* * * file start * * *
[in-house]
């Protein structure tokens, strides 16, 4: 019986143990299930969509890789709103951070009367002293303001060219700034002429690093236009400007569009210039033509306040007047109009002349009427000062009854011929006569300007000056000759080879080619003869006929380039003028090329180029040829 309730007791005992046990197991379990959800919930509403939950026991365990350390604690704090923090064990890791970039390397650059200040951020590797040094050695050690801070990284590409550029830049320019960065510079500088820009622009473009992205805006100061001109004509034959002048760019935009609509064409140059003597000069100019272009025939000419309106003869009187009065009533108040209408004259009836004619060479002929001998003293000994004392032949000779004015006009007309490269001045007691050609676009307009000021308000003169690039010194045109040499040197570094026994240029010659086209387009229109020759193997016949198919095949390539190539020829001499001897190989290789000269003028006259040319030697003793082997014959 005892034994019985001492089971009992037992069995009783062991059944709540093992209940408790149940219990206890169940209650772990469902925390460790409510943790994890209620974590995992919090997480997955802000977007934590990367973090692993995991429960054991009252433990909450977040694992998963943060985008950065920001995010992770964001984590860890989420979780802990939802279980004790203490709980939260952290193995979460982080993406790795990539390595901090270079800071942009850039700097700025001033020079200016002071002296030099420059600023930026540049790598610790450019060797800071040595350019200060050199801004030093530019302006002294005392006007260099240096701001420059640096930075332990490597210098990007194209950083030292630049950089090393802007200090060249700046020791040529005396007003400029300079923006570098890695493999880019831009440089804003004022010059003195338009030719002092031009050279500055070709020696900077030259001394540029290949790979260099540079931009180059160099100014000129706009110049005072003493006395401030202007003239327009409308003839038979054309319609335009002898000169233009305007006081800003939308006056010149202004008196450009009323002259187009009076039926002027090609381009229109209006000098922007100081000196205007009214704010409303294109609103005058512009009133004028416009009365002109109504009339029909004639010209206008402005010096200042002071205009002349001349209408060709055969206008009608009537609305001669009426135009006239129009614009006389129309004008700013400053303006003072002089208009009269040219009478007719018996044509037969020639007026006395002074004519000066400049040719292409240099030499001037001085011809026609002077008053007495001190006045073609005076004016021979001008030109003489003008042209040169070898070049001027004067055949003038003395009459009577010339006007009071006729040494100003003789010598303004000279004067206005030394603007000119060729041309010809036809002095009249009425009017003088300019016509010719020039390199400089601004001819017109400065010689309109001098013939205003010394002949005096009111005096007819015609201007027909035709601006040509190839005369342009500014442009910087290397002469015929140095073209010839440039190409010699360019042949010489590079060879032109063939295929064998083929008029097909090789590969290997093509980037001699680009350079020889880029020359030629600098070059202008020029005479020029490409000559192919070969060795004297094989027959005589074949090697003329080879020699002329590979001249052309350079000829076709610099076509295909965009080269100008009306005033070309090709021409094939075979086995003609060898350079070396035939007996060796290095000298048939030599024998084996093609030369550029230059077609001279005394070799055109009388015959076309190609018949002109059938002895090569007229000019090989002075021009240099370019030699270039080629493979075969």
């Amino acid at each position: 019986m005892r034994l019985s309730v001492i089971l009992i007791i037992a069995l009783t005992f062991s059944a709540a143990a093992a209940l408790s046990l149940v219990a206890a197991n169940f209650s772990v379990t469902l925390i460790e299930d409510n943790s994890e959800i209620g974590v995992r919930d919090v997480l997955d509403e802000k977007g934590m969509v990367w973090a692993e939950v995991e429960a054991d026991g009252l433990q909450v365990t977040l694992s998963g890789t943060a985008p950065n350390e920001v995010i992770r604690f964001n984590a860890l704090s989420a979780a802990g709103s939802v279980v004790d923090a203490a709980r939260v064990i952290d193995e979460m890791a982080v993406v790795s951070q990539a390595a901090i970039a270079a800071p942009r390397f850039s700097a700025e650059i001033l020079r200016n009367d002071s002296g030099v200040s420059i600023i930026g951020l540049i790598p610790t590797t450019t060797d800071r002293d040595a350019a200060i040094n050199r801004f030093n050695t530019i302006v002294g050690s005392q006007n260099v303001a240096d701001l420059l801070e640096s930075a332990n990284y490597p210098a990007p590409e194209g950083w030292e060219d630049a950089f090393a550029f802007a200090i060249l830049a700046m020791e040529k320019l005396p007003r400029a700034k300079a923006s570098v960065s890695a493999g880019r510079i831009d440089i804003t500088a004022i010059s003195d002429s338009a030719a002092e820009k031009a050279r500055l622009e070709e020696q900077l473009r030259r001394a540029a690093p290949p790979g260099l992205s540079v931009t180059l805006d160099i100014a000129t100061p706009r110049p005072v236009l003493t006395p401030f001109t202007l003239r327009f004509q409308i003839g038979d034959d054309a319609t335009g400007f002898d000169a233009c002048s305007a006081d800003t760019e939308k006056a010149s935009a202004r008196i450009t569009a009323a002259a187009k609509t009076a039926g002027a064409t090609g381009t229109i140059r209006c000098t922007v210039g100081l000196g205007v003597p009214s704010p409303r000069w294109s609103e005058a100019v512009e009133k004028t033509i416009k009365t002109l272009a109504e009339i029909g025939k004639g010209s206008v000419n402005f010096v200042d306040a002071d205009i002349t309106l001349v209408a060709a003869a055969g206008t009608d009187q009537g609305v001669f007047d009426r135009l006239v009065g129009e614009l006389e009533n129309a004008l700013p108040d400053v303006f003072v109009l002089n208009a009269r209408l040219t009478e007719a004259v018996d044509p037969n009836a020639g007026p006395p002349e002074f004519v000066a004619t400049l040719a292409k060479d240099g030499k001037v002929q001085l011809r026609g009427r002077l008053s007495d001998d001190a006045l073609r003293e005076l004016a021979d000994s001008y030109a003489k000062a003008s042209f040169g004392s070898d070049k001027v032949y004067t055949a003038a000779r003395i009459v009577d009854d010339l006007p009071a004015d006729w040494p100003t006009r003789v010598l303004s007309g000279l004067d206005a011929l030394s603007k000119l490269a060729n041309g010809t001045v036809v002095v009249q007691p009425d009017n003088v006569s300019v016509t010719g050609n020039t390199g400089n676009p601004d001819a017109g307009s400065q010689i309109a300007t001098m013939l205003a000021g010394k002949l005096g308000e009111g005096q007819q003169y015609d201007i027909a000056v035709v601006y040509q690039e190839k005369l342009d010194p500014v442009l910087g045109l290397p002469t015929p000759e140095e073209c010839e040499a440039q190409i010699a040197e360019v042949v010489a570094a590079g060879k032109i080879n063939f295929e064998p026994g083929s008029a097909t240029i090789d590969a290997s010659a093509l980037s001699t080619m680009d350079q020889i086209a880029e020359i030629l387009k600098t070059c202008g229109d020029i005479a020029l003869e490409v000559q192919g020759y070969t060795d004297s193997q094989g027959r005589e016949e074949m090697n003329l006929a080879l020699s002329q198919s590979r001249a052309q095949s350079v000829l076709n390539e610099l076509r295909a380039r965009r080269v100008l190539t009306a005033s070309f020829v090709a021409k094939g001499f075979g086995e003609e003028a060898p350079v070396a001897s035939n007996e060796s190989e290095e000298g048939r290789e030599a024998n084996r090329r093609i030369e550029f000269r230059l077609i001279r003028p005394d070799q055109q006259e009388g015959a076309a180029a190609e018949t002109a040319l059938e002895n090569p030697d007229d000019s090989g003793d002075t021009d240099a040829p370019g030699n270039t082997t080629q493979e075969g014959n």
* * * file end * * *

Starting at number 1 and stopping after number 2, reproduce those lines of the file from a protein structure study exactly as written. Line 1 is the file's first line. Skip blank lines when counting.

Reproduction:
[in-house]
């Protein structure tokens, strides 16, 4: 019986143990299930969509890789709103951070009367002293303001060219700034002429690093236009400007569009210039033509306040007047109009002349009427000062009854011929006569300007000056000759080879080619003869006929380039003028090329180029040829 309730007791005992046990197991379990959800919930509403939950026991365990350390604690704090923090064990890791970039390397650059200040951020590797040094050695050690801070990284590409550029830049320019960065510079500088820009622009473009992205805006100061001109004509034959002048760019935009609509064409140059003597000069100019272009025939000419309106003869009187009065009533108040209408004259009836004619060479002929001998003293000994004392032949000779004015006009007309490269001045007691050609676009307009000021308000003169690039010194045109040499040197570094026994240029010659086209387009229109020759193997016949198919095949390539190539020829001499001897190989290789000269003028006259040319030697003793082997014959 005892034994019985001492089971009992037992069995009783062991059944709540093992209940408790149940219990206890169940209650772990469902925390460790409510943790994890209620974590995992919090997480997955802000977007934590990367973090692993995991429960054991009252433990909450977040694992998963943060985008950065920001995010992770964001984590860890989420979780802990939802279980004790203490709980939260952290193995979460982080993406790795990539390595901090270079800071942009850039700097700025001033020079200016002071002296030099420059600023930026540049790598610790450019060797800071040595350019200060050199801004030093530019302006002294005392006007260099240096701001420059640096930075332990490597210098990007194209950083030292630049950089090393802007200090060249700046020791040529005396007003400029300079923006570098890695493999880019831009440089804003004022010059003195338009030719002092031009050279500055070709020696900077030259001394540029290949790979260099540079931009180059160099100014000129706009110049005072003493006395401030202007003239327009409308003839038979054309319609335009002898000169233009305007006081800003939308006056010149202004008196450009009323002259187009009076039926002027090609381009229109209006000098922007100081000196205007009214704010409303294109609103005058512009009133004028416009009365002109109504009339029909004639010209206008402005010096200042002071205009002349001349209408060709055969206008009608009537609305001669009426135009006239129009614009006389129309004008700013400053303006003072002089208009009269040219009478007719018996044509037969020639007026006395002074004519000066400049040719292409240099030499001037001085011809026609002077008053007495001190006045073609005076004016021979001008030109003489003008042209040169070898070049001027004067055949003038003395009459009577010339006007009071006729040494100003003789010598303004000279004067206005030394603007000119060729041309010809036809002095009249009425009017003088300019016509010719020039390199400089601004001819017109400065010689309109001098013939205003010394002949005096009111005096007819015609201007027909035709601006040509190839005369342009500014442009910087290397002469015929140095073209010839440039190409010699360019042949010489590079060879032109063939295929064998083929008029097909090789590969290997093509980037001699680009350079020889880029020359030629600098070059202008020029005479020029490409000559192919070969060795004297094989027959005589074949090697003329080879020699002329590979001249052309350079000829076709610099076509295909965009080269100008009306005033070309090709021409094939075979086995003609060898350079070396035939007996060796290095000298048939030599024998084996093609030369550029230059077609001279005394070799055109009388015959076309190609018949002109059938002895090569007229000019090989002075021009240099370019030699270039080629493979075969």